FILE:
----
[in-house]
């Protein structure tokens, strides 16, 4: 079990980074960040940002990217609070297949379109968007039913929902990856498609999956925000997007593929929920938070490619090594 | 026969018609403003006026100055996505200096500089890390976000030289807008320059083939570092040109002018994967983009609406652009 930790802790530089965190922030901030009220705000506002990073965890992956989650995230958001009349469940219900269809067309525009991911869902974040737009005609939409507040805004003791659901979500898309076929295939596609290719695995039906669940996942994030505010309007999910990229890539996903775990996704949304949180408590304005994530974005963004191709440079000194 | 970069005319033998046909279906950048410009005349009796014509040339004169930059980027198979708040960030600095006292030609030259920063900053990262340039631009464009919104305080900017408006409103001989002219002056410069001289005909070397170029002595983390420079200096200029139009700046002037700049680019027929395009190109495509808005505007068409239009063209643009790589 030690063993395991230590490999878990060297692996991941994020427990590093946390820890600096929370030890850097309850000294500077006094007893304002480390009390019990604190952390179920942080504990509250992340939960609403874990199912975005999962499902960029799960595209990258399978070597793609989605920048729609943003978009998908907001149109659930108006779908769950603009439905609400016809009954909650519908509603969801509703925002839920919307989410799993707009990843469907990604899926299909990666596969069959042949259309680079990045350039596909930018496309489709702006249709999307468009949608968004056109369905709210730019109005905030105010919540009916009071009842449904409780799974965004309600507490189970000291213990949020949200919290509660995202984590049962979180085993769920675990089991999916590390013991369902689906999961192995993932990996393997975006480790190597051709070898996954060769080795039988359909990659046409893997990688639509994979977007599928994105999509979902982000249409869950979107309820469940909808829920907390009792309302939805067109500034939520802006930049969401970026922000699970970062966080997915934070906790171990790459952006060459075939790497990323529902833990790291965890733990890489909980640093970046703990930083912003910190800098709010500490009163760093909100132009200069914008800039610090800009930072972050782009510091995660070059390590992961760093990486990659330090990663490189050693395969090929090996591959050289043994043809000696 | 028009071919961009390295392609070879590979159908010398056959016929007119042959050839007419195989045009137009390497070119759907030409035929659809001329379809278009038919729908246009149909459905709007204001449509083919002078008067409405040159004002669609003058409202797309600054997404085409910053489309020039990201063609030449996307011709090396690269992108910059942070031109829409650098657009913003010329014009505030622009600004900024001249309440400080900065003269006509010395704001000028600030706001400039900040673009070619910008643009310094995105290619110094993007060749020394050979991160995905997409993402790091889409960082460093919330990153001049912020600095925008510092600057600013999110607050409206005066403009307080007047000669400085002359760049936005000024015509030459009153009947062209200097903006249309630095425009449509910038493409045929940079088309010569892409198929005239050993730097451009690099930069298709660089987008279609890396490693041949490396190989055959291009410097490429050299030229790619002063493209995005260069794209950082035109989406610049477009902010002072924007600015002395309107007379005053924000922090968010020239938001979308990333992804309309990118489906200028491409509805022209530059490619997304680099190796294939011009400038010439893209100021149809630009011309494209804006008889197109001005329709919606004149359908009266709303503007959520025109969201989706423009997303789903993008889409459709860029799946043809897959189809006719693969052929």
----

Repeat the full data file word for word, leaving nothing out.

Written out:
[in-house]
């Protein structure tokens, strides 16, 4: 079990980074960040940002990217609070297949379109968007039913929902990856498609999956925000997007593929929920938070490619090594 | 026969018609403003006026100055996505200096500089890390976000030289807008320059083939570092040109002018994967983009609406652009 930790802790530089965190922030901030009220705000506002990073965890992956989650995230958001009349469940219900269809067309525009991911869902974040737009005609939409507040805004003791659901979500898309076929295939596609290719695995039906669940996942994030505010309007999910990229890539996903775990996704949304949180408590304005994530974005963004191709440079000194 | 970069005319033998046909279906950048410009005349009796014509040339004169930059980027198979708040960030600095006292030609030259920063900053990262340039631009464009919104305080900017408006409103001989002219002056410069001289005909070397170029002595983390420079200096200029139009700046002037700049680019027929395009190109495509808005505007068409239009063209643009790589 030690063993395991230590490999878990060297692996991941994020427990590093946390820890600096929370030890850097309850000294500077006094007893304002480390009390019990604190952390179920942080504990509250992340939960609403874990199912975005999962499902960029799960595209990258399978070597793609989605920048729609943003978009998908907001149109659930108006779908769950603009439905609400016809009954909650519908509603969801509703925002839920919307989410799993707009990843469907990604899926299909990666596969069959042949259309680079990045350039596909930018496309489709702006249709999307468009949608968004056109369905709210730019109005905030105010919540009916009071009842449904409780799974965004309600507490189970000291213990949020949200919290509660995202984590049962979180085993769920675990089991999916590390013991369902689906999961192995993932990996393997975006480790190597051709070898996954060769080795039988359909990659046409893997990688639509994979977007599928994105999509979902982000249409869950979107309820469940909808829920907390009792309302939805067109500034939520802006930049969401970026922000699970970062966080997915934070906790171990790459952006060459075939790497990323529902833990790291965890733990890489909980640093970046703990930083912003910190800098709010500490009163760093909100132009200069914008800039610090800009930072972050782009510091995660070059390590992961760093990486990659330090990663490189050693395969090929090996591959050289043994043809000696 | 028009071919961009390295392609070879590979159908010398056959016929007119042959050839007419195989045009137009390497070119759907030409035929659809001329379809278009038919729908246009149909459905709007204001449509083919002078008067409405040159004002669609003058409202797309600054997404085409910053489309020039990201063609030449996307011709090396690269992108910059942070031109829409650098657009913003010329014009505030622009600004900024001249309440400080900065003269006509010395704001000028600030706001400039900040673009070619910008643009310094995105290619110094993007060749020394050979991160995905997409993402790091889409960082460093919330990153001049912020600095925008510092600057600013999110607050409206005066403009307080007047000669400085002359760049936005000024015509030459009153009947062209200097903006249309630095425009449509910038493409045929940079088309010569892409198929005239050993730097451009690099930069298709660089987008279609890396490693041949490396190989055959291009410097490429050299030229790619002063493209995005260069794209950082035109989406610049477009902010002072924007600015002395309107007379005053924000922090968010020239938001979308990333992804309309990118489906200028491409509805022209530059490619997304680099190796294939011009400038010439893209100021149809630009011309494209804006008889197109001005329709919606004149359908009266709303503007959520025109969201989706423009997303789903993008889409459709860029799946043809897959189809006719693969052929």